Third Rock, J&J neuroscience spinout Rapport is first biotech to outline summer IPO plans

The new year burst of biotech IPOs may have sputtered out months ago, but Rapport Therapeutics is a reminder that companies are still willing to test the waters of the public markets.

Rapport launched from the Third Rock conveyor belt in March 2023 armed with $100 million in funds and a clinical-stage seizure disorder asset born in Johnson & Johnson’s labs. Five months later, the company had already secured $150 million in fresh funds from a raft of new investors as well as existing backers Third Rock Ventures, Arch Venture Partners and Johnson & Johnson Innovation – JJDC.

At the time, CEO Abe Ceesay told Fierce Biotech that he expected the biotech's list of investors would stick around for a couple more financing rounds at least. But, now, the company has decided to make the jump to the Nasdaq.

The Boston- and San Diego-based company was set up by Third Rock and JJDC as a vehicle to take forward the research of molecular neuroscientist David Bredt, M.D., Ph.D., who headed up neuroscience research at both Eli Lilly and J&J before becoming Rapport’s chief scientific officer.

Bredt discovered receptor-associated proteins (RAPs), which play a key role in modulating receptor expression. By harnessing genomics, protein science and brain imaging technologies to identify RAPs for use in precision neuromedicines, Rapport believes it can home in on receptors—such as α-amino-3-hydroxy-5-methyl-4-isoxazolepropionic acid receptors (AMPARs)—in the specific neuroanatomical regions causing various conditions.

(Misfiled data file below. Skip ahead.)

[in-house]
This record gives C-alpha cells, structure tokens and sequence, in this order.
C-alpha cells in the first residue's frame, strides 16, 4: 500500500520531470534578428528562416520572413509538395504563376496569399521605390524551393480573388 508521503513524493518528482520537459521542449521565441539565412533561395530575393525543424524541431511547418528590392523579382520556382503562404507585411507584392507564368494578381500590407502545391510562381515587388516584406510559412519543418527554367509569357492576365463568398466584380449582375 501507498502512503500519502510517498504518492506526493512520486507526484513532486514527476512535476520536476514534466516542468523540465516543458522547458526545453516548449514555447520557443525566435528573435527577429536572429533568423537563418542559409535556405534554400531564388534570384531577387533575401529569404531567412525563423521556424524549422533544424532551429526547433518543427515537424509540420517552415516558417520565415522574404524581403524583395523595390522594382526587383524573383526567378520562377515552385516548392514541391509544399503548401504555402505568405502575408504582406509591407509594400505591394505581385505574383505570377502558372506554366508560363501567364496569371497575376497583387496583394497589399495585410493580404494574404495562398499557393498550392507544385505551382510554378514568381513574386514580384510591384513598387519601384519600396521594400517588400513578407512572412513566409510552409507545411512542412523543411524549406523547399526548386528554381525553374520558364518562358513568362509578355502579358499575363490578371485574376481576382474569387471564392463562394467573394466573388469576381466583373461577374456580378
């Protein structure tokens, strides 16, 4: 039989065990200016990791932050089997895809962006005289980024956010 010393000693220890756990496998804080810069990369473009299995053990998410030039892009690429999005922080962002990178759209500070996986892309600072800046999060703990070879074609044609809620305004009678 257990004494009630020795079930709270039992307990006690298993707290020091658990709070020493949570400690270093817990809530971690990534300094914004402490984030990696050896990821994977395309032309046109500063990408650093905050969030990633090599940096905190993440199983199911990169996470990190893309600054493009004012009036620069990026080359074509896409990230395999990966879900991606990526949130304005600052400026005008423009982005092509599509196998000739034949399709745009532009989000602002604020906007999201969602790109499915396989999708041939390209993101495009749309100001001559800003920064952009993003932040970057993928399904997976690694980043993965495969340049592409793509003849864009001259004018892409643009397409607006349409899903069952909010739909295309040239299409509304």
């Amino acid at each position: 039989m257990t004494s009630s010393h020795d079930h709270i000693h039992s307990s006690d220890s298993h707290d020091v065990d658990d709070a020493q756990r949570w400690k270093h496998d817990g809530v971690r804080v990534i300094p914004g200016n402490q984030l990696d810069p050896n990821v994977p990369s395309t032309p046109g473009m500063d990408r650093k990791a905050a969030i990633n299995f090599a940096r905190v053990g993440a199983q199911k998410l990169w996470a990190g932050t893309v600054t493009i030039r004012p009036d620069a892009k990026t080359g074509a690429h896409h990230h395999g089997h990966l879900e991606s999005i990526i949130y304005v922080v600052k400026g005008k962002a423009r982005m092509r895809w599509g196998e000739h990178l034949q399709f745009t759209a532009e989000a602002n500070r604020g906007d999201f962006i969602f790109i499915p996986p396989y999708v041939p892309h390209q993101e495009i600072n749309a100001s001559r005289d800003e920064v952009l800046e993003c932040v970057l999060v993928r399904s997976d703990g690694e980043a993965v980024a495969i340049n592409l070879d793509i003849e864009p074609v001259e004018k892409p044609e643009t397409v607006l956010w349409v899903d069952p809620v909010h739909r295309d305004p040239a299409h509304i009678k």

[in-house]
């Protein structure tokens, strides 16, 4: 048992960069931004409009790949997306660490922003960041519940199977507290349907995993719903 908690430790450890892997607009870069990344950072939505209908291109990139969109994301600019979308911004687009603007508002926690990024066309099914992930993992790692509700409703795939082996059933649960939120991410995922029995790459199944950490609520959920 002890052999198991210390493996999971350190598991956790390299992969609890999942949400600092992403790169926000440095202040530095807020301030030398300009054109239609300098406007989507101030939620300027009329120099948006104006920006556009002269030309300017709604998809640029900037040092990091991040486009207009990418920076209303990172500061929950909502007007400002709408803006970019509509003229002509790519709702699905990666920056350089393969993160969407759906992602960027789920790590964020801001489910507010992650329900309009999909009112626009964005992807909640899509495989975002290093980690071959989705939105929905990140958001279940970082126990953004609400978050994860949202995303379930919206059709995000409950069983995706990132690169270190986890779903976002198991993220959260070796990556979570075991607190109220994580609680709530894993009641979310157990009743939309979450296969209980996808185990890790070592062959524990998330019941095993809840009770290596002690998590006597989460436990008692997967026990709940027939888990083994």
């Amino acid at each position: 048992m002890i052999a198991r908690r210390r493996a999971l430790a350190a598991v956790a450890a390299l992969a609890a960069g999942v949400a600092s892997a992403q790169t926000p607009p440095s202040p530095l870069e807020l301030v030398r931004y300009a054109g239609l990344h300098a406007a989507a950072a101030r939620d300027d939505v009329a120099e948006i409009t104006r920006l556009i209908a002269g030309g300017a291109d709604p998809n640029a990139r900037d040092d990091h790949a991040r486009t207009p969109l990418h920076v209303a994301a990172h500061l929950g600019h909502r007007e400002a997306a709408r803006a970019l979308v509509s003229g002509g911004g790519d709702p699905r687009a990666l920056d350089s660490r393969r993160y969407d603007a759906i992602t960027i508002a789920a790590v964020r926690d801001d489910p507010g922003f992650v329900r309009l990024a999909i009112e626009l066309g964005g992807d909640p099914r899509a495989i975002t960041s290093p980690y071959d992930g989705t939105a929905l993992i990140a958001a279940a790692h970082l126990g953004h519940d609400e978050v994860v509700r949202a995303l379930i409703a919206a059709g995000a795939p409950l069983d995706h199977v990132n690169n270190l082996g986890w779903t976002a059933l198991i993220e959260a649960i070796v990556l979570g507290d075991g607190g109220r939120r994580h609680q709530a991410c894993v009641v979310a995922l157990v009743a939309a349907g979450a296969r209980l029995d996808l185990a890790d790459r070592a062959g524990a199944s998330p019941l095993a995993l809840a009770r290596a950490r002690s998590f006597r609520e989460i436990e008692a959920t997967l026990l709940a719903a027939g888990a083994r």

In a Friday evening Securities and Exchange Commission filing, Rapport didn’t set out its estimated share price nor how much money it expects to bring in from the listing but said it would use part of the proceeds to advance the clinical development of RAP-219 into phase 2. The TARPg8 AMPAR program has already completed two phase 1 trials in healthy volunteers in preparation for assessing the candidate in focal epilepsy, peripheral neuropathic pain and bipolar disorder, with more indications planned.

Part of these plans include conducting a second multiple-ascending dose trial of a long-acting injectable formulation of RAP-219. The IPO proceeds will also be used to take another TARPg8 AMPAR program, RAP-199, into the clinic for the first time.

Further back in the pipeline, the company has preclinical nicotinic acetylcholine receptor discovery programs being considered for both chronic pain and hearing disorders.

Clearly, the company’s management hasn’t been put off by the mixed fortunes of this year’s first wave of publicly listed biotechs. While most of the January and February crop received a warm reaction from the markets initially, their valuations have dropped off since.

A Fierce analysis of data from S&P Capital IQ shows that only one—CG Oncology—is still trading above its IPO price. It’s an even more impressive feat for CG considering the bladder-cancer-focused company was not only the first biotech to go public this year but also brought in the most money via its significantly upsized $380 million offering.

Rapport’s IPO intentions back up the predictions of Medicxi Partner Francesco De Rubertis, who told Fierce earlier this month that he expected the biotech IPO window to reopen this summer.